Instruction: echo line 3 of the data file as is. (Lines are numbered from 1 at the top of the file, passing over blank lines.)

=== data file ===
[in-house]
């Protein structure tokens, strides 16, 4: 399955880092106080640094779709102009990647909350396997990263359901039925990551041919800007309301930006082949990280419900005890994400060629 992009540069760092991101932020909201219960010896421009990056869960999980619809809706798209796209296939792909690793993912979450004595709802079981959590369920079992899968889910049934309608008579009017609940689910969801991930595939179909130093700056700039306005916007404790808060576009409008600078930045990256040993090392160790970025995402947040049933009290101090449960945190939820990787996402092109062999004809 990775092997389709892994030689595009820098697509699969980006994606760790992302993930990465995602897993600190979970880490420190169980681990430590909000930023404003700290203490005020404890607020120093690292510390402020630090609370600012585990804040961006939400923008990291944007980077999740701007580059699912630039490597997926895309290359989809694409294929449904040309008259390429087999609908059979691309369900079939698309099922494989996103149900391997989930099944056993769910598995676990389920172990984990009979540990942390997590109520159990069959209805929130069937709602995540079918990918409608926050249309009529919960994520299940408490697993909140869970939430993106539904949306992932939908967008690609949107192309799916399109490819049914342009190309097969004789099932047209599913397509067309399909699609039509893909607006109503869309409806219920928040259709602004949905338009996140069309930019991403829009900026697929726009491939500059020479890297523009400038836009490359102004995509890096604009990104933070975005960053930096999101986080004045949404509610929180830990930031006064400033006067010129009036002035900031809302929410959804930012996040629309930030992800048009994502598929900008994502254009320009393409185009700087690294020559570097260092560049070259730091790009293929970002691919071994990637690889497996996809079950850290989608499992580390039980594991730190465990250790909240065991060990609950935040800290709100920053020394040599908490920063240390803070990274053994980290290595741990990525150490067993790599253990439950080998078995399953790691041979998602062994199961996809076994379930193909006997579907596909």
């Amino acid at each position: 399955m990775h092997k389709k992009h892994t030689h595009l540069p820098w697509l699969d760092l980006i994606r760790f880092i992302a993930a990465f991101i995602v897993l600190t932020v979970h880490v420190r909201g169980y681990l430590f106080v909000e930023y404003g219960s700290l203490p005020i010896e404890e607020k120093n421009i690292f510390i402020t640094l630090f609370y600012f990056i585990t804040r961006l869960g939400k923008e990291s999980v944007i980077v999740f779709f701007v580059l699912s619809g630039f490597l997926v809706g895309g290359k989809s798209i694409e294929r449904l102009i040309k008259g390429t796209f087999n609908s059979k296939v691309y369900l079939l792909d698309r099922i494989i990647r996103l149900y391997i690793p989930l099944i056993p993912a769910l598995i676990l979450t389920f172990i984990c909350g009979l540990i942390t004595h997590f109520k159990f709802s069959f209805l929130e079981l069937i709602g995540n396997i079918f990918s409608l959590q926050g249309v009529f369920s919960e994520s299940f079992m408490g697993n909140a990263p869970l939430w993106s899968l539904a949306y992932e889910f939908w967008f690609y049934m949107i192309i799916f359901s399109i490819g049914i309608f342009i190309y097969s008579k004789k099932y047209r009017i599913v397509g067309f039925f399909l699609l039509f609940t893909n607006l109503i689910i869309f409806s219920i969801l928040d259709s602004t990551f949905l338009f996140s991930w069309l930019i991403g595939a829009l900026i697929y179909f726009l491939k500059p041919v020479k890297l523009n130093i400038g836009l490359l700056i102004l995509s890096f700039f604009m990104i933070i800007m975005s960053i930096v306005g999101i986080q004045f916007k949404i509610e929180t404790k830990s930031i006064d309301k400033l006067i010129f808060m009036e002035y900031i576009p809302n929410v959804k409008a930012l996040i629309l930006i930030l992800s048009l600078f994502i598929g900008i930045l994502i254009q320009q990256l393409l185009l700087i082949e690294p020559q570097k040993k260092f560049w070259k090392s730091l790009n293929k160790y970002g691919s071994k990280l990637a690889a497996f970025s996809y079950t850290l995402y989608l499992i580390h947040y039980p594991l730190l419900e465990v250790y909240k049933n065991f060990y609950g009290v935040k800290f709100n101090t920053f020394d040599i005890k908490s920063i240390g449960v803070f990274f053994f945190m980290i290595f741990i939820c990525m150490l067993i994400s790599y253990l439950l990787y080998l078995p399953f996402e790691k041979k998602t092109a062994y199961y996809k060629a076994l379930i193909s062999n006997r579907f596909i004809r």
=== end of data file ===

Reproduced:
């Amino acid at each position: 399955m990775h092997k389709k992009h892994t030689h595009l540069p820098w697509l699969d760092l980006i994606r760790f880092i992302a993930a990465f991101i995602v897993l600190t932020v979970h880490v420190r909201g169980y681990l430590f106080v909000e930023y404003g219960s700290l203490p005020i010896e404890e607020k120093n421009i690292f510390i402020t640094l630090f609370y600012f990056i585990t804040r961006l869960g939400k923008e990291s999980v944007i980077v999740f779709f701007v580059l699912s619809g630039f490597l997926v809706g895309g290359k989809s798209i694409e294929r449904l102009i040309k008259g390429t796209f087999n609908s059979k296939v691309y369900l079939l792909d698309r099922i494989i990647r996103l149900y391997i690793p989930l099944i056993p993912a769910l598995i676990l979450t389920f172990i984990c909350g009979l540990i942390t004595h997590f109520k159990f709802s069959f209805l929130e079981l069937i709602g995540n396997i079918f990918s409608l959590q926050g249309v009529f369920s919960e994520s299940f079992m408490g697993n909140a990263p869970l939430w993106s899968l539904a949306y992932e889910f939908w967008f690609y049934m949107i192309i799916f359901s399109i490819g049914i309608f342009i190309y097969s008579k004789k099932y047209r009017i599913v397509g067309f039925f399909l699609l039509f609940t893909n607006l109503i689910i869309f409806s219920i969801l928040d259709s602004t990551f949905l338009f996140s991930w069309l930019i991403g595939a829009l900026i697929y179909f726009l491939k500059p041919v020479k890297l523009n130093i400038g836009l490359l700056i102004l995509s890096f700039f604009m990104i933070i800007m975005s960053i930096v306005g999101i986080q004045f916007k949404i509610e929180t404790k830990s930031i006064d309301k400033l006067i010129f808060m009036e002035y900031i576009p809302n929410v959804k409008a930012l996040i629309l930006i930030l992800s048009l600078f994502i598929g900008i930045l994502i254009q320009q990256l393409l185009l700087i082949e690294p020559q570097k040993k260092f560049w070259k090392s730091l790009n293929k160790y970002g691919s071994k990280l990637a690889a497996f970025s996809y079950t850290l995402y989608l499992i580390h947040y039980p594991l730190l419900e465990v250790y909240k049933n065991f060990y609950g009290v935040k800290f709100n101090t920053f020394d040599i005890k908490s920063i240390g449960v803070f990274f053994f945190m980290i290595f741990i939820c990525m150490l067993i994400s790599y253990l439950l990787y080998l078995p399953f996402e790691k041979k998602t092109a062994y199961y996809k060629a076994l379930i193909s062999n006997r579907f596909i004809r």